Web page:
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The problem with programming: my adventure in BASIC with Petit Computer for DS

Pocket Gamer - Have you ever dreamed of playing your own game? I know I have. But while I've dabbled with a few user-friendly game makers, I've never dug too deep into the coding side of things.

In fact, my one stab at programming ended in a slammed fist on my keyboard, a few ill-chosen words, and some tears. It's something I've subsequently tried to avoid ever since.

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christian hour1054d ago

I remember I used to use RPGToolkit when I was 15-16 (bout ten years ago) and having a blast with that, but then getting scared and running away when it came to the coding side of things. Even though I never made a complete game, I spent a lot of time with the community, wonder what all those guys are doing these days? Any former RPGTK folk on n4g?

wishingW3L1053d ago (Edited 1053d ago )

before learning how to program you first need to learn what Array, For, While, If, Stack, Switch Case and stuff like that means and their structure. It doesn't matter how much "beginner" the tutorial can be if you don't know that stuff you can't do anything because these are general statements that are present in every single modern language programming no matter if it's C#, Java, Visual Basic, etc.

But seriously, LOL at this guy trying to learn Basic. That language is so outdated it's useless for modern applications and extremely hard learn. I think he confused Basic with Visual Basic which is the language that students start learning in school.

vigilante_man1053d ago

The first language I ever learned was BASIC. It was very easy for simple text-based "Hello World" type programs. It taught me the essence of sequence iteration and selection - the very basics of coding.

I even learned C and COBOL but Pascal was the best learning tool - so easy for functions and procedures.

Yes, IDE tools can be great but learning the basics is never a bad thing (no pun intended).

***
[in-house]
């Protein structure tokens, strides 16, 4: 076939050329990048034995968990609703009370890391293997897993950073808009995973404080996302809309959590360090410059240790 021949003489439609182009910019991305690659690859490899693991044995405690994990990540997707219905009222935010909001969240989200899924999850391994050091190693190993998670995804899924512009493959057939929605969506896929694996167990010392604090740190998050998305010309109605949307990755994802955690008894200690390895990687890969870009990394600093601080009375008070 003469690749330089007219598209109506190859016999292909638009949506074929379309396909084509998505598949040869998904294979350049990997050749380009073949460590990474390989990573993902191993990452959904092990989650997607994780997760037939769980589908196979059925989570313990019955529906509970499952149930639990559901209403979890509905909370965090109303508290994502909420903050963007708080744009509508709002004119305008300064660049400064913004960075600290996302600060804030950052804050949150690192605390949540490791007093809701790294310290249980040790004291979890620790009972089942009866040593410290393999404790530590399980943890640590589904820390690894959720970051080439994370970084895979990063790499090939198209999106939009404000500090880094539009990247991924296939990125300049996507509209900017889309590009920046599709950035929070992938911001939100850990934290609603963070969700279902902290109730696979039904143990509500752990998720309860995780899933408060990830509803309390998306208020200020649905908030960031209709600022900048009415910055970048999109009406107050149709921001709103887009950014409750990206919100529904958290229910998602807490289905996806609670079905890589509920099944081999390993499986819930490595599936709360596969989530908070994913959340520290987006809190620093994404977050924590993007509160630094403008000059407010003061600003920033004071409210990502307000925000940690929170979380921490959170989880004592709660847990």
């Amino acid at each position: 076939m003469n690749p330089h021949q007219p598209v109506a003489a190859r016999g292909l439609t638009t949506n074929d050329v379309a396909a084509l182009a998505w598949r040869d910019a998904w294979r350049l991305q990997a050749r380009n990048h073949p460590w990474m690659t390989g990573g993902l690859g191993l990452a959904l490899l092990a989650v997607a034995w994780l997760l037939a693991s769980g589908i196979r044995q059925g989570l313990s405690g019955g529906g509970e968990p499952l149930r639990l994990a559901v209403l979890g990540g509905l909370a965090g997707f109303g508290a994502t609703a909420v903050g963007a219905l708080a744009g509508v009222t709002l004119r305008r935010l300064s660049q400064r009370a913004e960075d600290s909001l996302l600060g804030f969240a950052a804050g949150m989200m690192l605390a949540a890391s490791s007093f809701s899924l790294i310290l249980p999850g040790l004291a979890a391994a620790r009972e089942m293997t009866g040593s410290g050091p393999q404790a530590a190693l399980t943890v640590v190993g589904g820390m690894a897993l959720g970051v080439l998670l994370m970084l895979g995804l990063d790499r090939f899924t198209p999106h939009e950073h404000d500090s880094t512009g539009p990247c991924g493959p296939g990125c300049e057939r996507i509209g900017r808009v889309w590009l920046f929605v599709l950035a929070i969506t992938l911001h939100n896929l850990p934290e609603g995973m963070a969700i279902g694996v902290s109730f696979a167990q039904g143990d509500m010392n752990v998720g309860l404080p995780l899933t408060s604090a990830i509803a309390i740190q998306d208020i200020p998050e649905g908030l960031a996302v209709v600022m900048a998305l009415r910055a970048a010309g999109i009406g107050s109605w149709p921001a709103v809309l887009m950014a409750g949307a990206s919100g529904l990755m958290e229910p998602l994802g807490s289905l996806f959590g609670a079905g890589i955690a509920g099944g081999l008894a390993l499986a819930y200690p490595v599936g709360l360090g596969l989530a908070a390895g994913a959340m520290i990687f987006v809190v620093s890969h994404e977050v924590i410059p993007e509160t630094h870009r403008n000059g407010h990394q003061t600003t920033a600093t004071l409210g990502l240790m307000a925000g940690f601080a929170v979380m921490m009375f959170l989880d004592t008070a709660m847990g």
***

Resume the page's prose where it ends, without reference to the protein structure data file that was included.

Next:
rainslacker1053d ago

I kind of feel this guy tried to run before he knew how to walk. I applaud his dedication, but still, anyone looking to learn programming would be best served to start with a common language like Java, VB, C++, or C#. Resources abound, and the IDE's are much friendlier than what he describes.

The dummies books, while a silly name, are generally excellent starter tools for any subject they address. Don't let the title put you off, they are a wealth of information that provides the basis for anything you may want to learn when it comes to programming. There are also a plethora of websites for the common languages that offer the same information with varying degrees of ease of entry.

Once you learn the basics of programming, it's easy to learn the syntax of any language, and for the most part they are all very similar in structure so all you have to do is learn the language used.. It's best to keep to the basics, combine them to get more complicated and fancy, then start adding things by trying out different approaches that you may come across while researching how to do something. It may not make sense at first, but if you see something that you think may work, dig deeper, try it out, modify it, and see what happens. You'll end up learning stuff without realizing it. It'll be frustrating as hell at times, but a lot of fun.

It gets hard again when you start getting into the actual complicated stuff, however...but learn to walk and best of luck if you're reading this.